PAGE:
- Visitation Street
- Ivy Pochoda
I recently visited a place on the lake shore of Toronto called Sugar Beach. Complete with pink umbrellas, pale sand and angular white deck chairs, it's a post-modern construction, wry and obviously made, with a view out to Lake Ontario. It's also flanked by the gleaming offices of a media company and the old Redpath Sugar factory, where there is often a massive steel ship filling up. Sitting on Sugar Beach feels like being caught inside a story of the lake shore, an industrial past giving way to a new kind of future.
Sugar Beach holds the same signs of change as Visitation Street, a new novel by Ivy Pochoda. Her subject, however, is Red Hook, a blue-collar Brooklyn neighbourhood on the East River that is opening up. As Pochoda beautifully describes, the book tells of "the layers that form the Hook – the projects built over the frame houses, the pavement laid over the cobblestones, the lofts overtaking the factories, the grocery stores overlapping the warehouses." The novel starts on a hot summer night when two bored 15-year-old school girls, Val and June, impulsively decide to take a flimsy raft out into the river. The girls are soon outdone by the current and fall into the water.
Cree, a neighbourhood boy from the nearby projects, attempts to rescue the girls, but the currents prove too strong for him. Only Val is found the next morning, by a once promising musician who spent too much time in a bar the night before. He scoops Val into his arms and takes her to the nearby bodega, owned by a community-minded Lebanese man. For each of these characters, Val's rescue, and June's disappearance, sets in motion an internal search for change.
Using stark observations and sharp insights, Pochoda works the theme of change through to the level of the neighbourhood itself. Each of the characters in the story represents a layer of Red Hook, the hipsters in bars, the gentrified street, local shop, the projects. A cruise ship, the Queen Mary, will soon start docking at the pier and many think this will alter the neighbourhood for good. This change pushes at the characters' attachment to Red Hook and the people in it that they love. As Cree describes, "It's not what is here now, but was here back when – the history being buffed and polished away."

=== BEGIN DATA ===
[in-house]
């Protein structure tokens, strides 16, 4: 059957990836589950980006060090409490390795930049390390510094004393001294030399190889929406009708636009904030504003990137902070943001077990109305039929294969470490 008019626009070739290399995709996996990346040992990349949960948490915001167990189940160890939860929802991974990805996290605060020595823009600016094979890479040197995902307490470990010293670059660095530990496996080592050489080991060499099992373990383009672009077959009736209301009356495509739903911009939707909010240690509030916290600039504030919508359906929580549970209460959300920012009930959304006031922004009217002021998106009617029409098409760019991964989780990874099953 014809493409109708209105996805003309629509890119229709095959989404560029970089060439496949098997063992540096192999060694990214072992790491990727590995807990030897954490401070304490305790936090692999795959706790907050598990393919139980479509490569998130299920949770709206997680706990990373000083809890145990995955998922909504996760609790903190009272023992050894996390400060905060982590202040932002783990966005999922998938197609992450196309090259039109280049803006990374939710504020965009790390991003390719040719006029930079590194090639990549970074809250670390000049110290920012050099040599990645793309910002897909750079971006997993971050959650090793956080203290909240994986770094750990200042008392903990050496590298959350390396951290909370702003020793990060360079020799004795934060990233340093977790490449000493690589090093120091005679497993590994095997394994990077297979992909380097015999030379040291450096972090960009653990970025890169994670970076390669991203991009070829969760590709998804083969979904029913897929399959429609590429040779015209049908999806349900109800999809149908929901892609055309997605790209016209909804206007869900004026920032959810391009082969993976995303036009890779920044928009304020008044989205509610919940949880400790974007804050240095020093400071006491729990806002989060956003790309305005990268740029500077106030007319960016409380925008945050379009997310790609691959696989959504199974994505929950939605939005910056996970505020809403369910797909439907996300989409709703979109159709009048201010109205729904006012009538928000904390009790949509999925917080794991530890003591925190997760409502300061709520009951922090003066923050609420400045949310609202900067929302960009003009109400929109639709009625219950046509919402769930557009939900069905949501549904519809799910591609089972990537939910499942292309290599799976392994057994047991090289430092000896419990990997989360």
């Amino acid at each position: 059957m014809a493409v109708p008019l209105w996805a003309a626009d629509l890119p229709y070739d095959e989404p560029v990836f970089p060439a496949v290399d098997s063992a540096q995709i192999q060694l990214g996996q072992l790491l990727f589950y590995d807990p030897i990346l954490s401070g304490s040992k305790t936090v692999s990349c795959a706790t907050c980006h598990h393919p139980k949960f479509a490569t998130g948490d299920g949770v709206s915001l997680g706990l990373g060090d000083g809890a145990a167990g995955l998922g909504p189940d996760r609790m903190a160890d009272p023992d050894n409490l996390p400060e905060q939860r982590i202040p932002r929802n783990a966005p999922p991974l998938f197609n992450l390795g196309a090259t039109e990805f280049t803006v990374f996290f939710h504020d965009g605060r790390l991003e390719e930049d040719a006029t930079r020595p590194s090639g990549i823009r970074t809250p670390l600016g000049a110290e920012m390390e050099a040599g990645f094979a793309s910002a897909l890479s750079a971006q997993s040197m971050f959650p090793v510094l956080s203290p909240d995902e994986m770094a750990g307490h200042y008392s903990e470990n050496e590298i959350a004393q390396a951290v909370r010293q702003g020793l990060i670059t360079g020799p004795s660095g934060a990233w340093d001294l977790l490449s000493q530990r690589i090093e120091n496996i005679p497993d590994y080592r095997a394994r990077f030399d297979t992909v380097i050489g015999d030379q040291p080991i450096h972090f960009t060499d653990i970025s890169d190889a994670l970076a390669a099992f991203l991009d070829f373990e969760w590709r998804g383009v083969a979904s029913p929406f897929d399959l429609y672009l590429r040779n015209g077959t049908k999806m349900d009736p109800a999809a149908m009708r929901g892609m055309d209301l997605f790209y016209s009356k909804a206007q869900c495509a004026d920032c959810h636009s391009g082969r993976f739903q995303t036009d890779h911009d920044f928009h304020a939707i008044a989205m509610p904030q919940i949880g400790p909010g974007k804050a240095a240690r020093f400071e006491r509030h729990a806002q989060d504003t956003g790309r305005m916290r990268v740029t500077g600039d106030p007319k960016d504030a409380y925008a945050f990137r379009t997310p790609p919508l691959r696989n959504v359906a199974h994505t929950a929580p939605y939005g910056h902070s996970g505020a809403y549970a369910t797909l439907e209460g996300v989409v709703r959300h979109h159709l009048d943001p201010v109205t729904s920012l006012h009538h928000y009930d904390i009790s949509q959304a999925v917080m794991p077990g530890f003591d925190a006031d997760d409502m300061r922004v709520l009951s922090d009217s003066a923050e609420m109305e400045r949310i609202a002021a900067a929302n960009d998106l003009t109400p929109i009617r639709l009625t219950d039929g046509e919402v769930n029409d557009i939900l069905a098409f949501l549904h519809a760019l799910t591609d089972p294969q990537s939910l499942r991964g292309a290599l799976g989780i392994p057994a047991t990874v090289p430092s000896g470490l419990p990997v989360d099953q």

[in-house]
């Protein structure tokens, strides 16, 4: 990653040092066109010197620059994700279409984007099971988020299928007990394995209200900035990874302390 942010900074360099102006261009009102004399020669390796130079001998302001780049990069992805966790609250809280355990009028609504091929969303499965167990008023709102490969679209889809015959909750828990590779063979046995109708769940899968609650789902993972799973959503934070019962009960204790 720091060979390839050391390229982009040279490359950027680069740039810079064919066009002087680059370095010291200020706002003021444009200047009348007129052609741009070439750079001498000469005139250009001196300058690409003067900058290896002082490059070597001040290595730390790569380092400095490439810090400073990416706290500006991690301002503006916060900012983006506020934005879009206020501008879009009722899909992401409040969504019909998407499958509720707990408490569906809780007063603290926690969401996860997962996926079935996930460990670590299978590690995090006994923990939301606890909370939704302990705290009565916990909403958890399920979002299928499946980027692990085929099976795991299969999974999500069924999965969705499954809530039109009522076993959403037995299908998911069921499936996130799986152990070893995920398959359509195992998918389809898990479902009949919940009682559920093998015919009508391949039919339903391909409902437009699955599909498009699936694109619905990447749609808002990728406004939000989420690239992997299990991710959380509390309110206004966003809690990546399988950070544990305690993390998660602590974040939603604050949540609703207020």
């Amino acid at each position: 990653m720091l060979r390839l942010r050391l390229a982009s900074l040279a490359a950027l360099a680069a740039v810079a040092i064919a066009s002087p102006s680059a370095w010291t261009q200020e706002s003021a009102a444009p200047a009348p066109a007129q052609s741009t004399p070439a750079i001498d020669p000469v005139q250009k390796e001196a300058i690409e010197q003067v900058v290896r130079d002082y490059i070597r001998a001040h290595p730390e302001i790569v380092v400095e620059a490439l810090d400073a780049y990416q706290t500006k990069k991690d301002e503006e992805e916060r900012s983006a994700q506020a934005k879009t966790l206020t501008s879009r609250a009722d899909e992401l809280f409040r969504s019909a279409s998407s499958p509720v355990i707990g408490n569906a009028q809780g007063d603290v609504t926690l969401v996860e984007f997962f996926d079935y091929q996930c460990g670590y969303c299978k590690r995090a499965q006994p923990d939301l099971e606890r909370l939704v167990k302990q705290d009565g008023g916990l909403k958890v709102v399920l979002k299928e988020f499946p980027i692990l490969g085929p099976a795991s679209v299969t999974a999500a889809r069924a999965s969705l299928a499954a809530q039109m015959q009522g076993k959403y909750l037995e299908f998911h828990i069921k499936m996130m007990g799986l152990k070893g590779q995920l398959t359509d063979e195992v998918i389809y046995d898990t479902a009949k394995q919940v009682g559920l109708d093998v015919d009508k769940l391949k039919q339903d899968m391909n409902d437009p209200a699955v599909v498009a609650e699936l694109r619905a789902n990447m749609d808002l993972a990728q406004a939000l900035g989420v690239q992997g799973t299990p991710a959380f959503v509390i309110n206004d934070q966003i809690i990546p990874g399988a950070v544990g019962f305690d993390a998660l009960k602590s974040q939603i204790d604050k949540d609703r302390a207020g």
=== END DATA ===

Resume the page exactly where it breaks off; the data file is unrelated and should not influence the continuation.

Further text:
It could be argued that diverse set of characters in Visitation Street share too similar a point of view. For example, the Lebanese shopkeeper sees the world in much the same way as the Julliard-educated musician and as a young ex-con.
However, as I read I came to see that this shared point-of-view strengthens the book. The mindsets of the characters slowly melt together in the summer heat. The plot unfolds and their connections to each other become clear, as does their understanding of the neighbourhood. Its changes become theirs. In this way, Pochoda makes Red Hook feel alive.
The novel was chosen by Dennis Lehane for his HarperCollins imprint. He is known for his dark city, gritty books that do well as films, including Shutter Island, Mystic River and Gone Baby Gone. Visitation Street follows in the same vein; however, it would be a mistake to dismiss this book as a Lehane knock-off. Pochoda has created something that is entirely her own. I hear the echo of Zadie Smith's White Teeth, if her voice skipped this far across the Atlantic. Richard Price and Jonathan Lethem are held up as points of comparison, which might be in their willingness to bend the conventions of the mystery genre in a literary direction.
To really understand a place like Red Hook, to get inside a story of a place, you have to be able to understand the layers of change. While Visitation Street has the markings of a traditional whodunnit mystery – starting with a missing girl, intrigue and many suspicious characters – Pochoda shows her hand early on by fingering a culprit. The book turns, then, into a "whydunnit." Readers will come away from this satisfying mystery with a better understanding of the place and the people in it.
As for Red Hook, the Queen Mary now docks at the pier, as does a water taxi for Manhattan shoppers who want to visit the new Red Hook Ikea. There you can buy pink umbrellas, angular white deck chairs and, perhaps, set them up on the pier to watch the big ships go by.
Claire Cameron's second novel, The Bear, will be published in 2014.